• 7.6 Overcoming the Fixation on Assets
  • 7.7 Overcoming the Fixation on Market Value
  • 7.8 Overcoming the Fixation on Productivity
  • 7.9 Overcoming the Neglect of Substitutes
  • 7.10 Taking Account of the Duration and Extent of the Effects
  • 7.11 Distinguishing Between the Different Business Categories ofAttacks
  • 7.12 Putting the Proper Risk Estimates Back into the ROI Calculation
  • Chapter 8 Legal and Regulatory Obligations
  • 8.1 The Expanding Duty to Provide Security
  • 8.1.1 Where Does It Come From?
  • 8.1.2 What Is Covered?
  • 8.2 The Emergence of a Legal Standard for Compliance
  • 8.2.1 The Developing Legal Definition of "Reasonable Security"
  • 8.2.2 An Increasing Focus on Specific Data Elements and Controls
  • 8.3 The Imposition of a Duty to Warn of Security Breaches
  • 8.3.1 The Basic Obligation
  • 8.3.2 International Adoption
  • 8.4 Conclusion
  • Chapter 9 Telecommunications
  • 9.1 Security Issues in Mobile Telecommunications
  • 9.1.1 Pressure on the Perimeter Model
  • 9.1.2 Computer Security Threats for Portable Devices
  • 9.2 Security Issues in Global Telecommunications
  • 9.2.1 Global Cooperation on Cyber Attack
  • 9.2.2 Global Attention to Software Piracy
  • 9.3 Security Issues in Internet Protocol-Based Telecommunications
  • 9.3.1 Reduced Technological Diversity
  • 9.3.2 Increased Reliance on Shared, Decentralized Internet-Based Systems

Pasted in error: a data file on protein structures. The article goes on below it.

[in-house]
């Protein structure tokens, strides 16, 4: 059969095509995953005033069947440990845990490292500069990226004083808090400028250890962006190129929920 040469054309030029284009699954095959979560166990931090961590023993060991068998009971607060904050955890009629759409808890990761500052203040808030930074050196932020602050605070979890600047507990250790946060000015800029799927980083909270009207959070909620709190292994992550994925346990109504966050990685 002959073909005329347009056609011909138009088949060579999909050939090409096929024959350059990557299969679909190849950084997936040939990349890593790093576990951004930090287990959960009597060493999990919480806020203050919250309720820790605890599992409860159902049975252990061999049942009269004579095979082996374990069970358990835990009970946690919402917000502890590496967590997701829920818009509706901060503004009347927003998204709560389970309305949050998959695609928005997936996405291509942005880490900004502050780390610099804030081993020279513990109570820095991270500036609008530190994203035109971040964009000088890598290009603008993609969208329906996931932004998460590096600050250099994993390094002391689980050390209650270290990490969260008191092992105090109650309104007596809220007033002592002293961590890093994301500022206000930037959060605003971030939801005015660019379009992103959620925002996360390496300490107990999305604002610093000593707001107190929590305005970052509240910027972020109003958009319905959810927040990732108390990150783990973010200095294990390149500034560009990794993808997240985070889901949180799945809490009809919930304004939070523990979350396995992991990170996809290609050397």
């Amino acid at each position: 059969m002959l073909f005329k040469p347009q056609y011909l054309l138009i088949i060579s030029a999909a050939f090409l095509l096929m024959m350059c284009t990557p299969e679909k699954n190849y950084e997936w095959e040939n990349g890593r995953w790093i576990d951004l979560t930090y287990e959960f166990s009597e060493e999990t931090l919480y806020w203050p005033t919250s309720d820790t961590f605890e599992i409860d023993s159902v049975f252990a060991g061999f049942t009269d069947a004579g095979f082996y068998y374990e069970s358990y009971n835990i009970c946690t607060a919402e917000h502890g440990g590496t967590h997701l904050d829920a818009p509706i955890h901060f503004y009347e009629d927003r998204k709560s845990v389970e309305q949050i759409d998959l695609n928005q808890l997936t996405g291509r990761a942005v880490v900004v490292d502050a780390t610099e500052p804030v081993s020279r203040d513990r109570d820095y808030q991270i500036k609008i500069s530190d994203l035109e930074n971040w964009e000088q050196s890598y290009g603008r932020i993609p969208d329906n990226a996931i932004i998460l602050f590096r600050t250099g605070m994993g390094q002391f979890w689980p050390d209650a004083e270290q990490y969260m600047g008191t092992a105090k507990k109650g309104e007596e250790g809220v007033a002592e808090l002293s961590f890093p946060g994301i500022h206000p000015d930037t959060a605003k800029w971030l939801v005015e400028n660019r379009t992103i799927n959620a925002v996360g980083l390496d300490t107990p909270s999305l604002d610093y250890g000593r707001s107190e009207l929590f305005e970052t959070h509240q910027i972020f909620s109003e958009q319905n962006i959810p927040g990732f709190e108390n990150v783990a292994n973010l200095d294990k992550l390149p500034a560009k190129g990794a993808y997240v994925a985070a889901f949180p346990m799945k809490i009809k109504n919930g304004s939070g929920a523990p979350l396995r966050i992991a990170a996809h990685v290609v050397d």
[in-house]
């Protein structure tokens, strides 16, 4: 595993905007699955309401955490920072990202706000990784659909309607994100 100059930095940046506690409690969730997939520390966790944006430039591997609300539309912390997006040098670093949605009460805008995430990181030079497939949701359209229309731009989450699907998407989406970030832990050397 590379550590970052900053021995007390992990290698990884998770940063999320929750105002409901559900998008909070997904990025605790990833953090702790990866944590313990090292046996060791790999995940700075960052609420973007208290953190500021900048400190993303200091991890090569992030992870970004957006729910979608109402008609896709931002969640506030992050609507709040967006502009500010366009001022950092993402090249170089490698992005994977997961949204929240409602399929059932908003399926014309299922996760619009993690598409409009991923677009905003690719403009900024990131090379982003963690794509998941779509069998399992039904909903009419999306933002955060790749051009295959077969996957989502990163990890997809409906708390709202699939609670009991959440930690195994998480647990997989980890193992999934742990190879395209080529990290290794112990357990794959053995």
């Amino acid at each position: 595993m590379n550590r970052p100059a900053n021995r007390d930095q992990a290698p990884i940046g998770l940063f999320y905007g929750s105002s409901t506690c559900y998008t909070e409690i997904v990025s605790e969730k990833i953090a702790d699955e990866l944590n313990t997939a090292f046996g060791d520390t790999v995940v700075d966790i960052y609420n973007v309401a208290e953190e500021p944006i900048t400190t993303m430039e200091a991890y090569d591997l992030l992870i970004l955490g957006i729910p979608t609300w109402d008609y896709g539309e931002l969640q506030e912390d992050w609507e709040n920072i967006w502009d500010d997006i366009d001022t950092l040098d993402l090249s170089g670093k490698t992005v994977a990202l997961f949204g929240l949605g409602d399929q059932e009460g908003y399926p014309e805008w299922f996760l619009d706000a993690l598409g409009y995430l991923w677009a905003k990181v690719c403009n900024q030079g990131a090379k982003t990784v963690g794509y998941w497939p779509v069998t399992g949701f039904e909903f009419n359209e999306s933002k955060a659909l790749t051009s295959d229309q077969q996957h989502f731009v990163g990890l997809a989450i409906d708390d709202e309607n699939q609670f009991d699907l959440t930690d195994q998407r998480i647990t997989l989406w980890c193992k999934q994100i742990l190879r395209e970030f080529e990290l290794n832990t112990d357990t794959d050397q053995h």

• 9.4 Security Issues in Bandwidth-Increasing Telecommunications
  • 9.4.1 Residential Users Have Greater Security Responsibility
  • 9.4.2 Botnets Become a Huge Threat to the Global Economy
  • References
  • Part III: Experience
  • Chapter 10 Financial Services
  • 10.1 Laws, Regulations, and Supervisory Requirements
  • 10.1.1 Gramm-Leach-Bliley Act of 1999
  • 10.1.2 The Sarbanes-Oxley Act of 2002
  • 10.1.3 The Fair and Accurate Credit Transactions Act of 2003
  • 10.1.4 Breach Notification Requirements
  • 10.1.5 Supervisory Guidance
  • 10.2 Future Focus
  • 10.2.1 Identity Theft Prevention
  • 10.2.2 Outsourcing and Offshoring
  • 10.2.3 Cross-Border Data Flows
  • 10.2.4 Encryption
  • 10.2.5 Online Behavioral Advertising
  • 10.2.6 Internet Governance
  • 10.2.7 Wireless Security
  • 10.2.8 Capital Requirements for Operational Risk
  • 10.2.9 Security of Web-Based Business Applications
  • 10.2.10 Other Future Focuses in Financial Sector Security
  • 10.3 Compliance Challenges
  • Chapter 11 Energy
  • 11.1 Overview of Sector
  • 11.2 Risks Related to Security and Privacy
  • 11.3 How Risks Are Addressed
  • 11.4 Documentation and Its Relation to Information Security
  • 11.5 Conclusion
  • Acknowledgments
  • Selected Bibliography
  • Chapter 12 Transportation Security
  • 12.1 Overview
  • 12.2 Technology's Role in Transportation Security
  • 12.3 Security in Transit
  • 12.4 Best Practices Applied
  • Chapter 13 Academia
  • 13.1 Overview
  • 13.1.1 Age and Demographics
  • 13.1.2 You Cannot Fire Me
  • 13.1.3 Hard to Educate Users
  • 13.1.4 Lax Controls
  • 13.1.5 How Everything Is Connected
  • 13.2 Case Studies
  • 13.2.1 Case Study: Social Networking and Crimeware
  • 13.2.2 Case Study: Social Phishing
  • 13.2.3 Case Study: Infected Access Points
  • 13.3 Protection
  • References
  • Appendix A Key Information Security Law References
  • A.1 Federal Statutes
  • A.2 State Statutes
  • A.3 Federal Regulations
  • A.4 State Regulations
  • A.5 Court Decisions
  • A.6 FTC Decisions and Consent Decrees
  • A.7 State Attorneys General Consent Decrees
  • A.8 European Union-Directives
  • A.9 European Union-Security Provisions in Country Implementations of Data Protection Directive
  • A.10 Other Countries
  • About the Authors
  • Index